44

Kieran Healy 01.17.06 at 3:34 pm

bza – fixed.

45

radek 01.17.06 at 5:02 pm

“Is this ‘impressive = rich’ or ‘rich = impressive’?

Well, this is why we need theory, or much more data (depending on whom you ask).”

Instrumenting prestige of the philosophy department with the general ranking of the university should cut down on some of the simultanity, at least as a first cut. Or at least it should be controlled for if yer regressing prestige on endowment.

Also the state funds the publics get could potentially be an instrument, to the extent that they’re not related to prestige but to other factors.

46

Jacob T. Levy 01.17.06 at 9:22 pm

Have I ever mentioned how aesthetically offensive I find the use of “to instrument” as a transitive verb?

;-)

47

Jim Hu 01.18.06 at 1:19 am

#8 Matt,

…But, it seems obvious to me that they will have a much harder time than, say, Rutgers for three reasons, even if A&M has more money. 1) At Rugters you can commute easily from NY City, while A&M’s location is, let’s say, rather less desirable. 2) Rutgers is close enough to several other top universities to provide for a rich intellectual life, while A&M isn’t. 3) A&M is full of Texans. Those three will trump endowment size any time, I’d guess.

Yes, but Texas is much higher and also meets at least 2 out of 3…although Austin is probably more appealing to most philosophers than College Station, it ain’t NYC and it’s not surrounded by other top schools.

Note that the only other cases I can see with the multiple state universities, Arizona v Arizona State, and Indiana v Purdue, the one I think of as being the Ag school is lower. I didn’t see Michigan State or Iowa State. Davis ranks higher than some of the other UC schools (but not others)…maybe it’s not at the bottom due to the appeal to philosophers of the oenology program!

48

Kenny Easwaran 01.18.06 at 6:20 am

In response to Tom Hurka’s worry that philosophy might be a low-prestige discipline, I recall something someone told me once about why NYU chose philosophy to build up over the last fifteen years or so. (Misremembered hearsay of a conjecture might not be reliable, but at least this theory sounds explanatory.) They wanted to build their overall reputation, so they wanted to build a “core” department – the natural choices would be the prototypical ones (like English, History, Math, Philosophy, Physics, Chemistry, Biology, Economics, Law) that basically every university has to have. Out of these philosophy seems prima facie to be by far the cheapest to improve – the lab sciences need expensive equipment, law and economics need to compete with industry, and math, history, and english are huge departments where you’d need to pay the salary of dozens of big names, where in philosophy you can get by with barely more than a dozen total. So philosophy seems like the easiest way to trade money for prestige, unless its prestige factor were substantially less than that of these other disciplines (which it might be with biology or physics, given the extra newspaper mentions every breakthrough generates, but unlikely with most of the others).

49

Nigel Sedgwick 01.18.06 at 6:33 am

Are you perchance advancing the hypothesis that university endowments are dependent more on the reputation of each philosophy department than on that of each university as a whole?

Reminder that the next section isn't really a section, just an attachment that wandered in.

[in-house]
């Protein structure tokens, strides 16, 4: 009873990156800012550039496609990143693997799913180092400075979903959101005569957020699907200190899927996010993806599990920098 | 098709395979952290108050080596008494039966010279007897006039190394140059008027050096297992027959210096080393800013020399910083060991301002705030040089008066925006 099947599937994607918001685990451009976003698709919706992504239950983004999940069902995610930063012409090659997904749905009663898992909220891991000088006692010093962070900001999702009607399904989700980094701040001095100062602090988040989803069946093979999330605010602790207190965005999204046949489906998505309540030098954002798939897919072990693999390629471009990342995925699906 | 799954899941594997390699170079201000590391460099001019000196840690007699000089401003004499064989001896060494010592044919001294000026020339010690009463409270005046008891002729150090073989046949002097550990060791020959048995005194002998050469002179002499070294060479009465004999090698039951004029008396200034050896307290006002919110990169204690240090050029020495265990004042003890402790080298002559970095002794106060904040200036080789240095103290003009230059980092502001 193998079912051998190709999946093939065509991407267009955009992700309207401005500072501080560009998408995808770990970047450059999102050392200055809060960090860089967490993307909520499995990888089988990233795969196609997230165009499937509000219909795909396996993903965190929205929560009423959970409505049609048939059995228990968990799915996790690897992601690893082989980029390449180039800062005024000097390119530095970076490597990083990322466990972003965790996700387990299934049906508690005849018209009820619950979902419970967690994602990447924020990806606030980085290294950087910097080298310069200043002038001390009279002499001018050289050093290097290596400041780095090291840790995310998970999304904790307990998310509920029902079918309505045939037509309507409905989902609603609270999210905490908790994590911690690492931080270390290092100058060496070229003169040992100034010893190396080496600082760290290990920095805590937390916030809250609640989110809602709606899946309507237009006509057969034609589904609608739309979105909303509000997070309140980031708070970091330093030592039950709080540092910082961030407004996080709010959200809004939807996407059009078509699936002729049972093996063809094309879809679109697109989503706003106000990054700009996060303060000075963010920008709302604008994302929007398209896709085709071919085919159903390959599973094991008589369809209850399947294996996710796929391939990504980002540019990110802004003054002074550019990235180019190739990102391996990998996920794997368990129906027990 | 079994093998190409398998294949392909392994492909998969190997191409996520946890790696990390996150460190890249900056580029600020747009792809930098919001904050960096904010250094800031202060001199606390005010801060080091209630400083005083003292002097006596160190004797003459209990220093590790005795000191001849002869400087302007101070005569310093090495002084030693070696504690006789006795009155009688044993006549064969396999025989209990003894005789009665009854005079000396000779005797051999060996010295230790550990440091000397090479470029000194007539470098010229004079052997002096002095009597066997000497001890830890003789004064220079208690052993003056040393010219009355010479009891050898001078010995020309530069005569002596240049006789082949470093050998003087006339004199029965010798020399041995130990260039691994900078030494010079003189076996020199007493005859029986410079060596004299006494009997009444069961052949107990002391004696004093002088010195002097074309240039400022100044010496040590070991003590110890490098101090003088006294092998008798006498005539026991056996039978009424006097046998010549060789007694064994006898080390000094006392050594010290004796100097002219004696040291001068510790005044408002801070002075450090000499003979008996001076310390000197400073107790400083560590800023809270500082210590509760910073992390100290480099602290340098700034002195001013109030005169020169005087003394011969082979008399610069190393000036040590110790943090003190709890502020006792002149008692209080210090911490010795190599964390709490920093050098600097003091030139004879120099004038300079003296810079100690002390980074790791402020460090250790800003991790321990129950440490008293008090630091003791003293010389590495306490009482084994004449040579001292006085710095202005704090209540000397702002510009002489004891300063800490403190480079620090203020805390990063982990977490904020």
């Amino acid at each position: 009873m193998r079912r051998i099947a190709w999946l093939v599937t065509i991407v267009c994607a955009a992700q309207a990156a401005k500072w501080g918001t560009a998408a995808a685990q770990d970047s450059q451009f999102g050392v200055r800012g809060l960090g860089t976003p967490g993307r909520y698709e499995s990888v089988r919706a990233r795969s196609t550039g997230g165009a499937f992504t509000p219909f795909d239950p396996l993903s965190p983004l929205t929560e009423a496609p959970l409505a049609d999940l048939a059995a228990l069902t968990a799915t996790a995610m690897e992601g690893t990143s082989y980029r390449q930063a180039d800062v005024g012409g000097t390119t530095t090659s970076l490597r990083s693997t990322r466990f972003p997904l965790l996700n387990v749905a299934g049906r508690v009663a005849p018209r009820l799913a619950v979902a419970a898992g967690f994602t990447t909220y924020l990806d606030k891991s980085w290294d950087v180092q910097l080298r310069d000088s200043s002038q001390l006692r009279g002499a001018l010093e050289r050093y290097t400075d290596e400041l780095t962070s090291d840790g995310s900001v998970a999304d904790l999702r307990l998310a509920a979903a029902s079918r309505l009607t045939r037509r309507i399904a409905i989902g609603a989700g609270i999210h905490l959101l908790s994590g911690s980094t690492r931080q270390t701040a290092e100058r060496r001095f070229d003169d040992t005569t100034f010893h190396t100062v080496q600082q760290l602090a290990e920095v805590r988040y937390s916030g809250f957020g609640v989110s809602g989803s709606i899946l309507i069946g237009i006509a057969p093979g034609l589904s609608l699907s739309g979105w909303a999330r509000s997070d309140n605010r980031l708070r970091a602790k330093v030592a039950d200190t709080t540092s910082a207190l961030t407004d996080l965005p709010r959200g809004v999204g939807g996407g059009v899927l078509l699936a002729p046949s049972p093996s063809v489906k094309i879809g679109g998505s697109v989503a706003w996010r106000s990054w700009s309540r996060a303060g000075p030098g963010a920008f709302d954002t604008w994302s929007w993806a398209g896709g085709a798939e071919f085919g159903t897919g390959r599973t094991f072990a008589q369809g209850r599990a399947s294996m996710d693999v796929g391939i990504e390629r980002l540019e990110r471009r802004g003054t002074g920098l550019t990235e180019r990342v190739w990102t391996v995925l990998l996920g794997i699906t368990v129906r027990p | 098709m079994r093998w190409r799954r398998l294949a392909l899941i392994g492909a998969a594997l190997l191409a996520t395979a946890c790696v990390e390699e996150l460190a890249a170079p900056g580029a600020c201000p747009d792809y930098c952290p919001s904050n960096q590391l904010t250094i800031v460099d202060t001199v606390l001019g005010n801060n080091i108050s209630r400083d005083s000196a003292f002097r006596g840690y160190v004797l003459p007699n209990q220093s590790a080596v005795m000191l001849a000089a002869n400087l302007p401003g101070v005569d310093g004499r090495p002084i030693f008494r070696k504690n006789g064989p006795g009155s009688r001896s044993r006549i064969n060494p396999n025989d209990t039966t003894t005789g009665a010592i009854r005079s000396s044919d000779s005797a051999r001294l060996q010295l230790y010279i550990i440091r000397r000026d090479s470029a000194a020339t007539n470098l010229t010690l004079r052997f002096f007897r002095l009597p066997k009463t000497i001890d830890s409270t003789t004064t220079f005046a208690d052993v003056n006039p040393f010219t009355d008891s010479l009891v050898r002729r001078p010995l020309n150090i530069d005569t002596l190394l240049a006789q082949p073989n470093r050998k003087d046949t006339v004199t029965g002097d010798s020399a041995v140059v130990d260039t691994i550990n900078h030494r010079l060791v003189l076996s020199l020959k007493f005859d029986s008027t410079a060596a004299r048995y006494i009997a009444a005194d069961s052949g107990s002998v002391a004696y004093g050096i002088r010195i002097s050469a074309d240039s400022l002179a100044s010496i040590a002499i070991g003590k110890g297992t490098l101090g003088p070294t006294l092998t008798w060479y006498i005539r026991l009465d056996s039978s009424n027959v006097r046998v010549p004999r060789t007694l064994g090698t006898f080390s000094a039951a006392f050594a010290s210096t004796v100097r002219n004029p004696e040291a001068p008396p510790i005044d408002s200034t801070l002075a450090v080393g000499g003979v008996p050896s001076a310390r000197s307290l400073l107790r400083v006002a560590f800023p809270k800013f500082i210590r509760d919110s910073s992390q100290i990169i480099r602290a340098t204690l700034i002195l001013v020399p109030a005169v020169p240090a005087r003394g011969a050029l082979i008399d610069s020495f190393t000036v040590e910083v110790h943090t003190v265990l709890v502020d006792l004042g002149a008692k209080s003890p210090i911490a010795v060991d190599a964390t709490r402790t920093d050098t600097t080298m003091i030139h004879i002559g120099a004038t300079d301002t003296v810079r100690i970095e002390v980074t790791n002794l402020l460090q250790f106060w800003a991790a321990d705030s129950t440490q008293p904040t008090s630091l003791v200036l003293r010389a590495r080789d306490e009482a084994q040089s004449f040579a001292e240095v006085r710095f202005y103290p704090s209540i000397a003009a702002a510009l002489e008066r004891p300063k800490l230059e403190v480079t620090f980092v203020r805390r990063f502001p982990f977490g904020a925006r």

If so, please may I suggest that more evidence is needed. For example, scatterplots and linear regression lines for endowments against overall reputation, or plots of endowments against: philosophy department reputation divided by overall reputation.

Best regards

50

Matt Weiner 01.18.06 at 10:19 am

Kenny, I think that explanation is also why Pittsburgh has such a good philosophy department; an ambitious president wanted to build its reputation, starting with philosophy, but there was a financial crisis before he could build other departments to a comparable level.

Incidentally I believe that Pittsburgh was private when this started, and only became public a few years after the philosophy department made its first significant hires (when the state bailed it out of this crisis). But I’m not sure of the chronology.

51

deborah kazazis 01.21.06 at 3:37 am

A very interesting series of hypotheses was put forth in the comments. If one looks at universities using the metaphor of the family, then the overall correlation (there will always be exceptions which will have to be accounted for on the basis of individual “taste”) is as follows: the wealthier the university/family, the more it will tend to invest in/consume high-prestige items. These may be quite costly in economic terms (particle physics labs) or quite conspicuous by virtue by their absence of economic pay-off (philosophy departments). // There is, I believe, general agreement among academics that philosophy is the highest-prestige humanities field; therefore, it makes good sense for a university with excess wealth (spare endowment) to spend a small portion of this to maintain prestige (Princeton) or for an aspiring university (NYU) to mimic this state of affairs (cf. the spending/consumption habits of the nouveau-riche family). // An interesting side-issue relating to high-prestige humanities fields concerns the male-female distribution of faculty within these. On the whole, philosophy is a male-dominated academic discipline (and therefore, higher-prestige)as opposed, e.g., to the philology disciplines (English, French), where there obtains a somewhat more balanced distribution of male-female practitioners. Thus it would seem that there is also a correlation between high-prestige humanities disciplines and male-dominated humanities disciplines, which in itself constitutes a (latent) sub-argument in favor of investment in philosophy (rather than French or English) by universities, which tend to behave overall in a patriarchal fashion when viewed through the family-structure metaphor.// Again, there will always be exceptions which closer familiarity with a particular institution requires to satisfactorily explain. For example, to account for Yale’s low philosophy ranking (vis-a-vis Princeton and Harvard), one might respond that Yale’s high-prestige humanities “surplus” has for several decades now been ciphoned off to its French Department, probably the best in the country.